Soldiers learn to spot IEDs at Ft. Drum

Improvised explosive devices, or IEDs, kill more American soldiers in Iraq and Afghanistan than any other weapon. They can be terrifying for soldiers because the deadly bombs could be anywhere - in a donkey cart, a highway median, even in a dead body. The military spent $3.5 billion just last year trying to fight IEDs through better armor and better detection. Now it's adding another approach: hands-on IED training exhibits. One of the first in the country opened at Fort Drum near Watertown Tuesday. David Sommerstein reports.  Go to full article

Ft. Drum to add two battalions

Fort Drum near Watertown is getting bigger - again. The Army has assigned another two battalions to the base. Ft. Drum has already grown by more than half since 2003. David Sommerstein reports.  Go to full article

Film Calls for Depleted Uranium Study

The group North Country Veterans for Peace is showing a movie tonight in Potsdam about the military's use of depleted uranium (a heavy metal used in ammunition) in Iraq and Afghanistan. Since the first Gulf War, veterans groups have argued the weakly radioactive chemical has caused a range of illnesses in thousands of soldiers. The Pentagon says the substance does not make people sick. New York's legislature has taken up a bill that would help National Guard soldiers get tested for exposure to depleted uranium from military service. And it would encourage more research on the subject. Similar bills have passed in Connecticut and Louisiana. Miles Manchester is a member of North Country Veterans for Peace.  Go to full article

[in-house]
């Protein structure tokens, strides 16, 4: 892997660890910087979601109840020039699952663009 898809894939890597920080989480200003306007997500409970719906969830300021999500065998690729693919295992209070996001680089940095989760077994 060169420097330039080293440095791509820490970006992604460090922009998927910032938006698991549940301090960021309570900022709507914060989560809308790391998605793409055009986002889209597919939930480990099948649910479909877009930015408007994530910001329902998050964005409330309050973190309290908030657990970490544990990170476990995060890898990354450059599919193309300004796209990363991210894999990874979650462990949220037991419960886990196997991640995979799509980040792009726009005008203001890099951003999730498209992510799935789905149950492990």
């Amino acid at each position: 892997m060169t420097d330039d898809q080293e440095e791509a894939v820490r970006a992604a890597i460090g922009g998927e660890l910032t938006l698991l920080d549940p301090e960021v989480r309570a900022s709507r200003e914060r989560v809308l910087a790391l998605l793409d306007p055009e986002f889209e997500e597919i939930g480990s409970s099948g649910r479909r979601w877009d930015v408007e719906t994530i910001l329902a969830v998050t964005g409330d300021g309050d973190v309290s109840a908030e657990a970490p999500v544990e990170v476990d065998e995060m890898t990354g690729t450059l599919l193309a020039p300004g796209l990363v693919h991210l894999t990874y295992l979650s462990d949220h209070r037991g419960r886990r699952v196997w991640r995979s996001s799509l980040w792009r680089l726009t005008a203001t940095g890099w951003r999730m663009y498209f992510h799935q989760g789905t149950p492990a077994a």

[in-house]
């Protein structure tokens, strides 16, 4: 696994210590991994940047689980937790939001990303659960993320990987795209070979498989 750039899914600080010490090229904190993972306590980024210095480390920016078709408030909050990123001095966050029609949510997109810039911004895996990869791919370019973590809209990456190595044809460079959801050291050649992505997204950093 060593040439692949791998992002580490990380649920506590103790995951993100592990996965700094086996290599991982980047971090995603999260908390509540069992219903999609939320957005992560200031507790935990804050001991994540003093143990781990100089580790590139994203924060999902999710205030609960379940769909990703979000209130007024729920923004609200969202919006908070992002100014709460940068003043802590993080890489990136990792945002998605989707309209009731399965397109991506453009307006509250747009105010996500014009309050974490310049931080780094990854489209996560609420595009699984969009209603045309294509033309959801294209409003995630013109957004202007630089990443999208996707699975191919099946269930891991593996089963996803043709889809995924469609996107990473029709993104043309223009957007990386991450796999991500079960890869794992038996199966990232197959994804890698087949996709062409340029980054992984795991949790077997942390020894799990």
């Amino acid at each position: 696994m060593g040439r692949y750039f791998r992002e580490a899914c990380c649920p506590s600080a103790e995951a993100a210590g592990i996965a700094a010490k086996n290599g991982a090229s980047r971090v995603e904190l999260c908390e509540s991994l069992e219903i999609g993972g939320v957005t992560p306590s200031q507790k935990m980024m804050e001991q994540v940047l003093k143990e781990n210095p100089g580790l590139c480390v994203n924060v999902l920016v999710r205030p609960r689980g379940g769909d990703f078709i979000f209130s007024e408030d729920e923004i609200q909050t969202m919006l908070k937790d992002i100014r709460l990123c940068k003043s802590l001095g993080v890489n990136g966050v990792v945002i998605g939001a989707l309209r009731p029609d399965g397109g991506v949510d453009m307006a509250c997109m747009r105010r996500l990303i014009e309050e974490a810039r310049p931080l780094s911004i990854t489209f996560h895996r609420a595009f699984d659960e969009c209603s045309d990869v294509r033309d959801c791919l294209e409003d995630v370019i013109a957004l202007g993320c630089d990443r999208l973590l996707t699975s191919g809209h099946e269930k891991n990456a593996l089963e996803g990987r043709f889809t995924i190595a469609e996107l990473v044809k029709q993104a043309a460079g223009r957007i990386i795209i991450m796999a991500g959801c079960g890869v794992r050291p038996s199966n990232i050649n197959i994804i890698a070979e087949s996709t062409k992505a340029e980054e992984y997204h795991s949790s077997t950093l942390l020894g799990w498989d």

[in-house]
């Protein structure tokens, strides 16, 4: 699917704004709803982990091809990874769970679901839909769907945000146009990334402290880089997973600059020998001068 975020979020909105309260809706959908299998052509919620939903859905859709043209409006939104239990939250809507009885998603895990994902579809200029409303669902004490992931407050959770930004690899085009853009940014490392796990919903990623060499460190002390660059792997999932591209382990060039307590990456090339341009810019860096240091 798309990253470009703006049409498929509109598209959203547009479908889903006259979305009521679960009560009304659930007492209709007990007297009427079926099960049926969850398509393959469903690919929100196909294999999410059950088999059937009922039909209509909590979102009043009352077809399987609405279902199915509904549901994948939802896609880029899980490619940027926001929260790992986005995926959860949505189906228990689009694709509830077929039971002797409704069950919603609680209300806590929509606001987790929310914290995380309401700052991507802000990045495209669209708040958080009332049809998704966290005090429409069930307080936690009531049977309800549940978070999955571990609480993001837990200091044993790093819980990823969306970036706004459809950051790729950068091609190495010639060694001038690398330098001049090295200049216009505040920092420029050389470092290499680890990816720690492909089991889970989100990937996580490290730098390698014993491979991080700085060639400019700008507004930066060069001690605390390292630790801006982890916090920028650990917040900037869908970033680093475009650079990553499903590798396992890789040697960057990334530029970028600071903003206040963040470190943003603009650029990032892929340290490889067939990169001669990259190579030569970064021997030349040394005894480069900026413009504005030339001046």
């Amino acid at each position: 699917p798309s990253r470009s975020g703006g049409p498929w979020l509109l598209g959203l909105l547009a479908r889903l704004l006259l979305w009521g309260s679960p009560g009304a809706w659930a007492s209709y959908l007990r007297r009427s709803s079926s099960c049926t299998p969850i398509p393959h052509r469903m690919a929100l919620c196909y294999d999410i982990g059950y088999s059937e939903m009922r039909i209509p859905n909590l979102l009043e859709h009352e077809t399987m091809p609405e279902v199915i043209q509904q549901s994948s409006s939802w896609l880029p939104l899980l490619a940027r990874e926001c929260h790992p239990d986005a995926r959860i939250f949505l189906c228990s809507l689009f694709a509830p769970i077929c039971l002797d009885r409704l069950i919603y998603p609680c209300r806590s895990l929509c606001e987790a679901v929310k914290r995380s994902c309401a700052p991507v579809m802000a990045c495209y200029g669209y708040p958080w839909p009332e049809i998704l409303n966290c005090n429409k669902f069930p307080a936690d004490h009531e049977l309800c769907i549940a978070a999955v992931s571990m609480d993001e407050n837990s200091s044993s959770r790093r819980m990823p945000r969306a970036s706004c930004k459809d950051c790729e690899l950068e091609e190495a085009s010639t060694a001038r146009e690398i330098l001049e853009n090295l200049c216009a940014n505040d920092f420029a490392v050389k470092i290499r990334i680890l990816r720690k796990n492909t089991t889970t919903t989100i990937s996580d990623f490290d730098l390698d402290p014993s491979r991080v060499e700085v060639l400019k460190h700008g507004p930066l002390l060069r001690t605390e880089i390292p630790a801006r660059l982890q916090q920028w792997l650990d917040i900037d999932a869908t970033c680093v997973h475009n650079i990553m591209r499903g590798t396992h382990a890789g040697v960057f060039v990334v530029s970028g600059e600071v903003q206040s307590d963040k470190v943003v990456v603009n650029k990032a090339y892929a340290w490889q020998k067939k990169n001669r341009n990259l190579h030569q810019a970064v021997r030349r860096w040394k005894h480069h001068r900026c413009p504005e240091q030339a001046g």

Pentagon Releases Drum Casualty Names

Yesterday the Army released the names of the 10 soldiers killed in a helicopter crash in Afghanistan last week. Two were native New Yorkers. All were members of the 10th Mountain Division stationed at Fort Drum near Watertown. David Sommerstein reports.  Go to full article

Drum Families Cope With High-Profile Loss

Last Friday night, 10 soldiers from Fort Drum were killed when the Chinook helicopter transporting them rolled down a mountainside in Afghanistan. The families, friends, and colleagues of these soldiers face very trying times in a very high-profile position. Debra Stellfox is Fort Drum's Family Readiness Coordinator. She told David Sommerstein the military provides each family a "care team".  Go to full article
The Schuckman and Esplin families Sunday outside Ft. Drum.
The Schuckman and Esplin families Sunday outside Ft. Drum.

Copter Crash Stirs Drum Families

10 Fort Drum soldiers died in a helicopter crash Friday night in the rugged mountains of Afghanistan. The military says the chopper was not downed by enemy fire. The Pentagon says it may be several days before the soldiers' names are released. It's the deadliest incident for Fort Drum since a Blackhawk helicopter crashed on a training mission on base, killing 11 soldiers. This latest news is sobering for a community weathering near-constant deployments, but it's not out of the ordinary. David Sommerstein reports.  Go to full article